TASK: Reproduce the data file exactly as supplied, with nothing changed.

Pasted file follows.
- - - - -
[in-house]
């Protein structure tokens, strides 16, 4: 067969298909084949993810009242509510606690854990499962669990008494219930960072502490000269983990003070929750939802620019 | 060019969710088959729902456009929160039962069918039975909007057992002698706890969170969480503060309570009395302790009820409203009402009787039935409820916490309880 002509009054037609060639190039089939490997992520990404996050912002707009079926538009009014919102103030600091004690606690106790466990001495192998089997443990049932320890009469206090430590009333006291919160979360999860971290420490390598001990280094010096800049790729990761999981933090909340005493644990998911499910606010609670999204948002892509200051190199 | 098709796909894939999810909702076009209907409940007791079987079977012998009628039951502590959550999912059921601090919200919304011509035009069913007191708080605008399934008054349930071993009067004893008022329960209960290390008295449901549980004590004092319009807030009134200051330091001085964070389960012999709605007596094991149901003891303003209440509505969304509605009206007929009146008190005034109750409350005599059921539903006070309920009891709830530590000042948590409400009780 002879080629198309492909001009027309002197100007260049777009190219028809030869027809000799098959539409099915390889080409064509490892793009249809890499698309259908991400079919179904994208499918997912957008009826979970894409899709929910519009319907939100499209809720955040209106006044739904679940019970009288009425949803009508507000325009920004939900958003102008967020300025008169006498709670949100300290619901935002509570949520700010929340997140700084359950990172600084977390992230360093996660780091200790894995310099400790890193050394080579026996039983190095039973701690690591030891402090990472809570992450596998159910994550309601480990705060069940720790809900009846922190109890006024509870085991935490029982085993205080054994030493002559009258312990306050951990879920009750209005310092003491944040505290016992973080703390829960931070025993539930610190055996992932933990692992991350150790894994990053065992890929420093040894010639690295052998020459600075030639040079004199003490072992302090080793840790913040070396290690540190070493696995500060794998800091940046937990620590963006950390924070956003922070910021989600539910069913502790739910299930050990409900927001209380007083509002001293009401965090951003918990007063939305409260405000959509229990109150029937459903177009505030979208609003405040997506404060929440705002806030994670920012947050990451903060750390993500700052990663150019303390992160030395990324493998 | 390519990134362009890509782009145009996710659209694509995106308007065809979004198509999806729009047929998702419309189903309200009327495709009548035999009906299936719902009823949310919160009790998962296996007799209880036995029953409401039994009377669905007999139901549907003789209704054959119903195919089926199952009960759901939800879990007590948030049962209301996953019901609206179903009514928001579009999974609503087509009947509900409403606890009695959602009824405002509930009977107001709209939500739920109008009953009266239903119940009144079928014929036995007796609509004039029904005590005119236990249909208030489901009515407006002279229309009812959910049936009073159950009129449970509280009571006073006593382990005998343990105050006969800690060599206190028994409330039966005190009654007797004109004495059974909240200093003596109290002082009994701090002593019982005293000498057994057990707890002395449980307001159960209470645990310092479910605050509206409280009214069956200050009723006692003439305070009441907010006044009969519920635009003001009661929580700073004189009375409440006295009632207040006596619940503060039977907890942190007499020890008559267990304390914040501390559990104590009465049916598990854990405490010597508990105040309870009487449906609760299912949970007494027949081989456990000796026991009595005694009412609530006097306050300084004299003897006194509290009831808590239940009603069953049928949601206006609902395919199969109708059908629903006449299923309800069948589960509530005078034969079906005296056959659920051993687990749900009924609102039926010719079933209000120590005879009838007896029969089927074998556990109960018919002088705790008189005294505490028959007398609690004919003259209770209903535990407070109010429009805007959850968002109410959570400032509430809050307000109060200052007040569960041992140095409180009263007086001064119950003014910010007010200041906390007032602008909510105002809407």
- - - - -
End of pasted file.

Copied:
[in-house]
């Protein structure tokens, strides 16, 4: 067969298909084949993810009242509510606690854990499962669990008494219930960072502490000269983990003070929750939802620019 | 060019969710088959729902456009929160039962069918039975909007057992002698706890969170969480503060309570009395302790009820409203009402009787039935409820916490309880 002509009054037609060639190039089939490997992520990404996050912002707009079926538009009014919102103030600091004690606690106790466990001495192998089997443990049932320890009469206090430590009333006291919160979360999860971290420490390598001990280094010096800049790729990761999981933090909340005493644990998911499910606010609670999204948002892509200051190199 | 098709796909894939999810909702076009209907409940007791079987079977012998009628039951502590959550999912059921601090919200919304011509035009069913007191708080605008399934008054349930071993009067004893008022329960209960290390008295449901549980004590004092319009807030009134200051330091001085964070389960012999709605007596094991149901003891303003209440509505969304509605009206007929009146008190005034109750409350005599059921539903006070309920009891709830530590000042948590409400009780 002879080629198309492909001009027309002197100007260049777009190219028809030869027809000799098959539409099915390889080409064509490892793009249809890499698309259908991400079919179904994208499918997912957008009826979970894409899709929910519009319907939100499209809720955040209106006044739904679940019970009288009425949803009508507000325009920004939900958003102008967020300025008169006498709670949100300290619901935002509570949520700010929340997140700084359950990172600084977390992230360093996660780091200790894995310099400790890193050394080579026996039983190095039973701690690591030891402090990472809570992450596998159910994550309601480990705060069940720790809900009846922190109890006024509870085991935490029982085993205080054994030493002559009258312990306050951990879920009750209005310092003491944040505290016992973080703390829960931070025993539930610190055996992932933990692992991350150790894994990053065992890929420093040894010639690295052998020459600075030639040079004199003490072992302090080793840790913040070396290690540190070493696995500060794998800091940046937990620590963006950390924070956003922070910021989600539910069913502790739910299930050990409900927001209380007083509002001293009401965090951003918990007063939305409260405000959509229990109150029937459903177009505030979208609003405040997506404060929440705002806030994670920012947050990451903060750390993500700052990663150019303390992160030395990324493998 | 390519990134362009890509782009145009996710659209694509995106308007065809979004198509999806729009047929998702419309189903309200009327495709009548035999009906299936719902009823949310919160009790998962296996007799209880036995029953409401039994009377669905007999139901549907003789209704054959119903195919089926199952009960759901939800879990007590948030049962209301996953019901609206179903009514928001579009999974609503087509009947509900409403606890009695959602009824405002509930009977107001709209939500739920109008009953009266239903119940009144079928014929036995007796609509004039029904005590005119236990249909208030489901009515407006002279229309009812959910049936009073159950009129449970509280009571006073006593382990005998343990105050006969800690060599206190028994409330039966005190009654007797004109004495059974909240200093003596109290002082009994701090002593019982005293000498057994057990707890002395449980307001159960209470645990310092479910605050509206409280009214069956200050009723006692003439305070009441907010006044009969519920635009003001009661929580700073004189009375409440006295009632207040006596619940503060039977907890942190007499020890008559267990304390914040501390559990104590009465049916598990854990405490010597508990105040309870009487449906609760299912949970007494027949081989456990000796026991009595005694009412609530006097306050300084004299003897006194509290009831808590239940009603069953049928949601206006609902395919199969109708059908629903006449299923309800069948589960509530005078034969079906005296056959659920051993687990749900009924609102039926010719079933209000120590005879009838007896029969089927074998556990109960018919002088705790008189005294505490028959007398609690004919003259209770209903535990407070109010429009805007959850968002109410959570400032509430809050307000109060200052007040569960041992140095409180009263007086001064119950003014910010007010200041906390007032602008909510105002809407």